08/24/05 — Area volunteers honored for their community work

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Area volunteers honored for their community work

By Becky Barclay
Published in News on August 24, 2005 1:46 PM

Five local people received Outstanding Volunteer of the Year Awards and another was presented the Order of the Long Leaf Pine at a ceremony Tuesday.

Volunteer awards went to Technical Sgt. Greg Wilson, Pat Faircloth, Ann Adams, Durwood Bostic and Suzanne Tyner. Emily Weil received the Long Leaf Pine award.

Wilson is stationed at Seymour Johnson Air Force Base and is a volunteer firefighter in his off-duty time. He responded to 78 of the 128 emergency rescue calls his station received last year, and performed a variety of other duties, including teaching fire safety to children, according to his nomination form.

Ms. Faircloth volunteers with the Guardian Ad Litem program. Her nomination form included the statement that she "ensured at least 24 children were moved to safer homes after their cases were so severe they were brought into the court system."

Ms. Adams volunteers 10 to 20 hours a week at Britthaven. "Her loving spirit goes a long way with the residents when she shares a smile and her patience while playing Bingo, assisting with crafts or transporting to and from activities," her nomination read. Ms. Adams also helps with fundraisers at Britthaven.

Bostic serves in several leadership positions with the Wayne County Chapter of the American Red Cross. He guides staff responding to single-family fires, procures resources that enable the chapter to accomplish its mission and fills the role of director of emergency services when needed.

"His intuitive style is an asset in an agency where time is critical. When a disaster occurs elsewhere in our nation, this dedicated individual is there within 24 hours," according to his nomination form.

Ms. Tyner is a volunteer with the Wayne County Humane Society, doing such projects as a membership drive, office reorganization and a Fur Bowl fundraiser. "Suzanne is an amazing source of strength and dedication to everyone she comes in contact with, as she motivates to serve those that address animal welfare issues," her nomination read. "She is a true example of volunteerism from the heart."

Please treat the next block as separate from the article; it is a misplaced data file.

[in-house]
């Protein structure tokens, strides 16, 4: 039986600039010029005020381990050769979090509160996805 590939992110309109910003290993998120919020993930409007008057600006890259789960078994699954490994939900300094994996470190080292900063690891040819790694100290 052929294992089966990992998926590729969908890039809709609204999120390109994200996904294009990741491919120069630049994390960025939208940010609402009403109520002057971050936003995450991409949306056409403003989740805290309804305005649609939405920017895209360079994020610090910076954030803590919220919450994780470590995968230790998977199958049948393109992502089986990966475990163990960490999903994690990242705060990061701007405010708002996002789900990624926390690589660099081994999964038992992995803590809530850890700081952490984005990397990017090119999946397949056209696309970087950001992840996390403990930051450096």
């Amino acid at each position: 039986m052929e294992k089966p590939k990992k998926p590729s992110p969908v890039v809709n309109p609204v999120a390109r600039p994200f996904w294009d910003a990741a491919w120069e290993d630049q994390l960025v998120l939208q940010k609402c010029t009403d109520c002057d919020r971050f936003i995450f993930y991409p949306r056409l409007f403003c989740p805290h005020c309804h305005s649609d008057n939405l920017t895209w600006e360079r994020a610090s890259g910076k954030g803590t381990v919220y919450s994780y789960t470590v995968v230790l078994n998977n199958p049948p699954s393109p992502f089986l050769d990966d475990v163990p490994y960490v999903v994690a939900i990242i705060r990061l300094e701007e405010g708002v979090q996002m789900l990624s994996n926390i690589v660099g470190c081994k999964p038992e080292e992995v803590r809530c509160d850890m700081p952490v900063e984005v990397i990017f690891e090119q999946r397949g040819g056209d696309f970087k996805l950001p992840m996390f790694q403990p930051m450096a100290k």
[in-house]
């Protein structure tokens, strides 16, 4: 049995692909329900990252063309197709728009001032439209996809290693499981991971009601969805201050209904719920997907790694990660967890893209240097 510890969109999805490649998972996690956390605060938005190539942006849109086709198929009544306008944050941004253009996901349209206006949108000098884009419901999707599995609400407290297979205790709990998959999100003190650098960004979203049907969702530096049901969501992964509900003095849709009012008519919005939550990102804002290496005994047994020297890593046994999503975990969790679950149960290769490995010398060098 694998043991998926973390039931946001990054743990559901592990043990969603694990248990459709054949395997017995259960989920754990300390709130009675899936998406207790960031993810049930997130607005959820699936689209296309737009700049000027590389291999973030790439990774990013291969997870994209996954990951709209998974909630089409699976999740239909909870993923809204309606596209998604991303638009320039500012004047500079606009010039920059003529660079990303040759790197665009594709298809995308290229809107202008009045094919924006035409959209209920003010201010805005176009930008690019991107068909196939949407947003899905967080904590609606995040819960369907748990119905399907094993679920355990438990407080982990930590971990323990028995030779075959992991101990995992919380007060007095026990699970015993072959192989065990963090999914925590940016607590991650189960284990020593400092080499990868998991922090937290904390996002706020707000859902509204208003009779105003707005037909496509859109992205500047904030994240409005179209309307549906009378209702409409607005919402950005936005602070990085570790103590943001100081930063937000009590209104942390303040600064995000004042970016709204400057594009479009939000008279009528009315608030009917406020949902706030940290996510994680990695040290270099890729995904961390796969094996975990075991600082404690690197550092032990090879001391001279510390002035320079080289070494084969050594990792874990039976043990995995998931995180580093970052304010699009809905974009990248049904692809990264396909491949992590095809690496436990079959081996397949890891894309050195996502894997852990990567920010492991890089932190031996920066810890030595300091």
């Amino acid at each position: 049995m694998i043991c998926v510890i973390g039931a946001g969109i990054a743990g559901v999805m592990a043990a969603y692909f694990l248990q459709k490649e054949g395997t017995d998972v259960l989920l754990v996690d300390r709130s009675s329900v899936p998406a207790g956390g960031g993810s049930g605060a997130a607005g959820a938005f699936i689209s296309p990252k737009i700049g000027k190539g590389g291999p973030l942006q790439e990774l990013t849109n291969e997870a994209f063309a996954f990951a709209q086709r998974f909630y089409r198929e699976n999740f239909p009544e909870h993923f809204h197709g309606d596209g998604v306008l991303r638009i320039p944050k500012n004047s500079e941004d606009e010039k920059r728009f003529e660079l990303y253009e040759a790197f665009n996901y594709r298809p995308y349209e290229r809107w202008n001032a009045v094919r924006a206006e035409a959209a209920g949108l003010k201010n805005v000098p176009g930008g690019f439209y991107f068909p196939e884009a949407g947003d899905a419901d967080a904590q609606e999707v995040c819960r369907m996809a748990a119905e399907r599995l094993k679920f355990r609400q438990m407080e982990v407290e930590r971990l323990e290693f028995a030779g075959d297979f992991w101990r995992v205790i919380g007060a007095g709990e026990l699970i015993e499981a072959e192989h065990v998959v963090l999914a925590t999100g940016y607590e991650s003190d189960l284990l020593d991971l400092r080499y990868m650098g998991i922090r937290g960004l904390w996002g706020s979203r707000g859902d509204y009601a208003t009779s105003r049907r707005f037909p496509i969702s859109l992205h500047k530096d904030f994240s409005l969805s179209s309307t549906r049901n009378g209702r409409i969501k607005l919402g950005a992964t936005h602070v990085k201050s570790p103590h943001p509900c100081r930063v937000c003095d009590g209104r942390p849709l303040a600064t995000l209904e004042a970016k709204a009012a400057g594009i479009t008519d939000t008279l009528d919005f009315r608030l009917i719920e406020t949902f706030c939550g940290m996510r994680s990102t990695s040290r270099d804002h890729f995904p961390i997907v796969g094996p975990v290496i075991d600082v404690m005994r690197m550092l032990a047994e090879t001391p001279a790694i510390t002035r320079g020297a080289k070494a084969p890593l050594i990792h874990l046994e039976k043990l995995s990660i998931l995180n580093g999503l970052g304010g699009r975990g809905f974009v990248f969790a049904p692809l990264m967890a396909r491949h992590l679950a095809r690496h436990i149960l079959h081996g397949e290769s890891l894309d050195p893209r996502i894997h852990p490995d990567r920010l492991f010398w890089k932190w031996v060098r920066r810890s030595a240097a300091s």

The Order of the Long Leaf Pine is presented to individuals who have a proven record of service to North Carolina. It is among the most prestigious awards presented by the governor.

Ms. Weil has provided leadership in several areas. She is a member of the Wayne Historical Society, the Colonial Dames, Goldsboro Woman's Club and the David Williams Chapter of the Daughters of the American Revolution. She is one of the founders of the annual De-Rail-A-Bration celebration in Wayne County. She is active in many more organizations.

The speaker for the ceremony held at First Presbyterian Church was Reginald R. Holley, deputy state director with Sen. Elizabeth Dole's office. He said the greatest honor one can pay is recognition of the value of volunteers.

"We're here to honor five very special citizens who've given themselves to the highest call of service," he said. "They put out fires, ensure the safety of children and find homes for the state's unwanted animals. Volunteerism takes on many focuses."

Volunteers give of their time and resources, Holley said. "They say to someone, 'I believe in you; you are important.' They create possibilities where others may not see them."

Holley noted that in today's world, there are endless demands on people's time. "What's special about volunteers is their willingness to give of their time despite these constraints. Volunteers are some of the busiest people in the world."

He said volunteers also focus their energy on the less-fortunate and those often forgotten.